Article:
vso labrador clues

Saturday, June 19, 2004

It was Bill Rompkey's great idea! Here is what he has written:

The trans Atlantic relationship is old. For centuries people from the Old World crossed to the new, some for a time, some forever. During the late 18th and early 19th centuries those who came to serve were mostly missionaries and clergy. During the 20th century a series of volunteer organizations headed to Newfoundland and Labrador for both service and adventure. Sir Wilfred Grenfell, through his own charisma and his tales of need in a harshly beautiful land, attracted WOPS (Without Pay) to Labrador. On a smaller scale so did Rev. Bob Bryan with the Quebec-Labrador Mission Foundation in New England. Still later the Company of Young Canadians sent young people to fertile fields of service. VSO is in that vein and part of that culture.
With modern schools and teacher residences Labrador now can seek and hold professionals much better than it could. But in the 1960s and 70s it was a challenge to fill all coastal classrooms with teachers who were more than caretakers. Once more Britons reached across the North Atlantic to lend a hand to territories that still had unfulfilled needs. Rev. Bill Peacock, Superintendent of Moravian Missions, which has served Labrador for 250 years, sent out the call to come. And it was answered in the 1950s and 60s by scores of bright and boisterous British young people, most with good quality grammar school A levels. They had, in the words of Niebuhr, the serenity to accept the things they could not change, the courage to change the things they could, and the wisdom to know the difference. And they had fun. Although I did not initiate VSO, I certainly encouraged it and welcomed it. And they were, to paraphrase Tennyson, a part of all that they met. They threw themselves not only into the schools but into the communities. And they took from Labrador as they gave. They took hunting and fishing and trekking and canoeing and skidooing or simply having a yarn or a mugup with some lithe and tanned nomad of the near north.
Some of them stayed and are still making unusual contributions to Labrador and to Newfoundland. But I know that all of them carry a little bit of Labrador in their hearts and that they still cherish that time and that place. And those of us who remember also know that when they left Labrador communities were a little better than when they came. And isnt that what life is about: leaving the world a little better than you found it. I remember.
I salute them.

The Story of Labrador by Bill Rompkey
An intimate look at the history of the land and people of Labrador.
Cloth 0773525742
Release date: 2003-09-30 CA $29.95 | US $29.95 | UK £22.95 6 x 9 224pp 24 photographs Subjects: History:Canadian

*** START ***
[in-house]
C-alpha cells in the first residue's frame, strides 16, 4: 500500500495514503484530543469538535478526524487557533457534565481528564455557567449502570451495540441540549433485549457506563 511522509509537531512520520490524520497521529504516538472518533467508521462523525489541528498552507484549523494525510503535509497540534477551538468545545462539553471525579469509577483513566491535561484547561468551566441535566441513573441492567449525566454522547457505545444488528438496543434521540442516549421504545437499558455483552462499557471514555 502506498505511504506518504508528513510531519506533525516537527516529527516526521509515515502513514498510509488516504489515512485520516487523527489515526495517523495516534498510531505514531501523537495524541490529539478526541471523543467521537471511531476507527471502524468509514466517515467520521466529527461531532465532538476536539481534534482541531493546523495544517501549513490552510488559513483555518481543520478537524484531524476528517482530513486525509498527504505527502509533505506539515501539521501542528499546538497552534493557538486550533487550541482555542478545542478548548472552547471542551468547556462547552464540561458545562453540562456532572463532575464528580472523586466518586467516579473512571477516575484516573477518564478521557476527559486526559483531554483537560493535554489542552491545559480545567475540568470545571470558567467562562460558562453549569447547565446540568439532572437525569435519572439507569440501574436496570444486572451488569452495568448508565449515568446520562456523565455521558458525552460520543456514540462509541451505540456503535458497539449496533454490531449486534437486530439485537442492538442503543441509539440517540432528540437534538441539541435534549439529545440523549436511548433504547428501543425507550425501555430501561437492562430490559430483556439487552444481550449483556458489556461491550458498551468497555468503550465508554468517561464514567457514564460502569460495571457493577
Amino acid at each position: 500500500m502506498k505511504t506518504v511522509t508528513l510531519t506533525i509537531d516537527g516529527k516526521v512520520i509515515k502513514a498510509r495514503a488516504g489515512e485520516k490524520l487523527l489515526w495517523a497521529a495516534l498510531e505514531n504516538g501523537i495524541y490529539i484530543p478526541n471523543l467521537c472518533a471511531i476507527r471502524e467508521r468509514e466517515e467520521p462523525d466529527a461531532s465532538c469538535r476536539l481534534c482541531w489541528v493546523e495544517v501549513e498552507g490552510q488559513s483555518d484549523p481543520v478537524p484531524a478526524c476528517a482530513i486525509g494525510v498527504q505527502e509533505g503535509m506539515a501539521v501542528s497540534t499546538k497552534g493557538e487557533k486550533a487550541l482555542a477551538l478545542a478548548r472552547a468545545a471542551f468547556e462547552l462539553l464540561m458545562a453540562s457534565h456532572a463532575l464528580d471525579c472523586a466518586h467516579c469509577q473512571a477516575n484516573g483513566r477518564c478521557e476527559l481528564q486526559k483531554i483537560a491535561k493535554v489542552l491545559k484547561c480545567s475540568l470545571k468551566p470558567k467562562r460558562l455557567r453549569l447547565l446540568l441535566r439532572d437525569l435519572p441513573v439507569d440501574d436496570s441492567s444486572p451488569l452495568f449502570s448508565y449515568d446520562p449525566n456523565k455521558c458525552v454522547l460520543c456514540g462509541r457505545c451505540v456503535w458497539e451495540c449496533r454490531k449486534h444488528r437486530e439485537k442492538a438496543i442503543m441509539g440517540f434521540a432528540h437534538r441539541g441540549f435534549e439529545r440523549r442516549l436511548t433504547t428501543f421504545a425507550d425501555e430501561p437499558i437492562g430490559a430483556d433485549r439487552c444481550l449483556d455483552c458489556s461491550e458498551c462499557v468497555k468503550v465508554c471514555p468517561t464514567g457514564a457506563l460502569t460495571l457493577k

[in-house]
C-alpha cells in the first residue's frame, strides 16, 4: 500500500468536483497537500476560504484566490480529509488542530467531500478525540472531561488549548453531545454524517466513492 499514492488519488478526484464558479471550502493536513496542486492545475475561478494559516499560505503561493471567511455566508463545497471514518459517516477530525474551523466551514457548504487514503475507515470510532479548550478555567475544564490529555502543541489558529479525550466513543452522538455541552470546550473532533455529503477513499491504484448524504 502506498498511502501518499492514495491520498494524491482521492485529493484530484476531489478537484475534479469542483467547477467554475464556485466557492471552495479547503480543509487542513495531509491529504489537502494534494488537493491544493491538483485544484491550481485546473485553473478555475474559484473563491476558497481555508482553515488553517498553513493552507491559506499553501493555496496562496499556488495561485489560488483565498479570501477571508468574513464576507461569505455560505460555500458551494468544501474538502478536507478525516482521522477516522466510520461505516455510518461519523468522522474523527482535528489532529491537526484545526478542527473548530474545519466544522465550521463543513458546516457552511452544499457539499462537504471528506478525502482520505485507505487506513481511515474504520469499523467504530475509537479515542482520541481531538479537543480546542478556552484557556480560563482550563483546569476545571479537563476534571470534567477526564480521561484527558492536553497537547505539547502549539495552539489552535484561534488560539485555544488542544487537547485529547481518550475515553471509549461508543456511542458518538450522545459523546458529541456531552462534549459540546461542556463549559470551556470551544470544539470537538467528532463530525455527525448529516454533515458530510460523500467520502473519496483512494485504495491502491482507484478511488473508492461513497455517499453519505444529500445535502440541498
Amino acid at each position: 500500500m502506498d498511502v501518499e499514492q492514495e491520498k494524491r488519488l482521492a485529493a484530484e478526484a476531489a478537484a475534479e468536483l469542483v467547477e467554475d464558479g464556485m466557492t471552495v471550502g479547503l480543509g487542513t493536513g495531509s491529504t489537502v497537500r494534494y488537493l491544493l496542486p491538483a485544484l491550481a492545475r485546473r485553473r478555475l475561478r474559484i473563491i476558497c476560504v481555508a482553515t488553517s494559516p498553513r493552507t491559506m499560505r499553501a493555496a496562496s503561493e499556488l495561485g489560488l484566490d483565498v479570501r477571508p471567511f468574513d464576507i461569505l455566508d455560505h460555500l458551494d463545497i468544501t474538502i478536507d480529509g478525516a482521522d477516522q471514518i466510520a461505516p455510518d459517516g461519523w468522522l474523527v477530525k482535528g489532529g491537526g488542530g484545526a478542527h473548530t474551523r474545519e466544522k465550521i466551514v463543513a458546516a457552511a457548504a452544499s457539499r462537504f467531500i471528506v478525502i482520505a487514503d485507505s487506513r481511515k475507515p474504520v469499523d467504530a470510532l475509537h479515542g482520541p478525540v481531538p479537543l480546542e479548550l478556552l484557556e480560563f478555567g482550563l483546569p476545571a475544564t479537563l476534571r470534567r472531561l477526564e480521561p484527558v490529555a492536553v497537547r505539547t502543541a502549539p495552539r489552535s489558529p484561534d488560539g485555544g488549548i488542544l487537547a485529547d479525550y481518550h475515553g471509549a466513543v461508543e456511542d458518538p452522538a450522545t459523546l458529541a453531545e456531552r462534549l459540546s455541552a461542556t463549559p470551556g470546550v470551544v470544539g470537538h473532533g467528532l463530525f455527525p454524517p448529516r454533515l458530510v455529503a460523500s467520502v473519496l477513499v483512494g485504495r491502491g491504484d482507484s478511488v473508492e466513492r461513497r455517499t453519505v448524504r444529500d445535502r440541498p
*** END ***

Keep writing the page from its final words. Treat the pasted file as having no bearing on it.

The world's richest nickel mine at Voisey's Bay is just the latest important natural resource discovery in Labrador's history. Thousands of years ago, near the same Voisey's Bay, the aboriginal peoples traded an equally choice stone, Ramah chert. The Story of Labrador is the story of the Innu caribou hunters, of the Inuit people of the seal, of French fishermen and Basque whalers, of traders, of absentee governors, of settlers, and of the fight for life in a harshly beautiful land. It is the story of the coming of the industrial machine and the great air base at Goose Bay. It is the story of great Canadian construction projects: the Quebec North Shore and Labrador Railway, the rich iron ore operations at Labrador City and Wabush, and, in its time the largest hydro project in the world, Churchill Falls.
Bill Rompkey describes an emerging giant of the near north with all its racial, geographical, political, and social history. Using original research, including personal interviews, and his forty-year association with Labrador, Rompkey tells the story of Labrador's people, aboriginal and non-aboriginal alike. Above all, The Story of Labrador is the story of Newfoundland and Labrador, two uneasy stepsisters, each with its own strong identity, trying to share a common house.
Review quotes
"An ambitious undertaking that mixes history with personal observation. Few could match Senator Rompkey's knowledge of Labrador, and it is wonderful to have his account of the region. He makes trenchant observations on the important subject of Newfoundland-Labrador relations, and provides a rich and admirable commentary on the history of the First Nations communities of Labrador." Peter Neary, Faculty of Social Science, The University of Western Ontario. "Rompkey offers a concise and readable review of aspects of Labrador's pre-Confederation past. He provides a view of the post-Confederation issues of governance and economic development that is all the more interesting because it comes from an author with considerable personal experience in these areas." John G. Reid, Department of History, Saint Mary's University.
Bill Rompkey was a teacher, principal, school superintendent, and civil servant in Newfoundland/Labrador before his election to the House of Commons in 1972 and his appointment to the Senate in 1995, where he still holds office.
Source: McGill-Queen's University Press, http://www.mqup.mcgill.ca/index.php